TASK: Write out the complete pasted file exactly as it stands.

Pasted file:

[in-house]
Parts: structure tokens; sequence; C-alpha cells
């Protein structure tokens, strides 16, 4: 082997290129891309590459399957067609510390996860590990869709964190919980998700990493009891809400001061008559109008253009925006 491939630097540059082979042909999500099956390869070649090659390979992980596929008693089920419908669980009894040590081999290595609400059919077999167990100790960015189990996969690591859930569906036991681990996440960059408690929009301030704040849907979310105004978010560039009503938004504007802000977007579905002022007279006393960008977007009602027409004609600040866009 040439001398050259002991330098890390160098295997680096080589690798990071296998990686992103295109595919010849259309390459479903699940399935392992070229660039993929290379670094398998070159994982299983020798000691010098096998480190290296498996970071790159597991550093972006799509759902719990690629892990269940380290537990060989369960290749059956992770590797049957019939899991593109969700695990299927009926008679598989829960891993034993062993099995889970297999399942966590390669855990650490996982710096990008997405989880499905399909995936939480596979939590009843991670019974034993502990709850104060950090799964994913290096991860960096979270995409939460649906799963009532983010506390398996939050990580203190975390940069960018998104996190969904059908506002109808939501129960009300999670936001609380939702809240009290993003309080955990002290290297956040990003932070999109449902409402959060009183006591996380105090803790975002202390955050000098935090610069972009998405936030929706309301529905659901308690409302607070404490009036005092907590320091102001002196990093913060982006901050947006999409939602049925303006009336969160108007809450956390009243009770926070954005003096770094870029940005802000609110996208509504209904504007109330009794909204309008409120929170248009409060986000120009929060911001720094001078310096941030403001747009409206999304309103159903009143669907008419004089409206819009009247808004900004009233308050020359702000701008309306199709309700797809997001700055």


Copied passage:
[in-house]
Parts: structure tokens; sequence; C-alpha cells
């Protein structure tokens, strides 16, 4: 082997290129891309590459399957067609510390996860590990869709964190919980998700990493009891809400001061008559109008253009925006 491939630097540059082979042909999500099956390869070649090659390979992980596929008693089920419908669980009894040590081999290595609400059919077999167990100790960015189990996969690591859930569906036991681990996440960059408690929009301030704040849907979310105004978010560039009503938004504007802000977007579905002022007279006393960008977007009602027409004609600040866009 040439001398050259002991330098890390160098295997680096080589690798990071296998990686992103295109595919010849259309390459479903699940399935392992070229660039993929290379670094398998070159994982299983020798000691010098096998480190290296498996970071790159597991550093972006799509759902719990690629892990269940380290537990060989369960290749059956992770590797049957019939899991593109969700695990299927009926008679598989829960891993034993062993099995889970297999399942966590390669855990650490996982710096990008997405989880499905399909995936939480596979939590009843991670019974034993502990709850104060950090799964994913290096991860960096979270995409939460649906799963009532983010506390398996939050990580203190975390940069960018998104996190969904059908506002109808939501129960009300999670936001609380939702809240009290993003309080955990002290290297956040990003932070999109449902409402959060009183006591996380105090803790975002202390955050000098935090610069972009998405936030929706309301529905659901308690409302607070404490009036005092907590320091102001002196990093913060982006901050947006999409939602049925303006009336969160108007809450956390009243009770926070954005003096770094870029940005802000609110996208509504209904504007109330009794909204309008409120929170248009409060986000120009929060911001720094001078310096941030403001747009409206999304309103159903009143669907008419004089409206819009009247808004900004009233308050020359702000701008309306199709309700797809997001700055």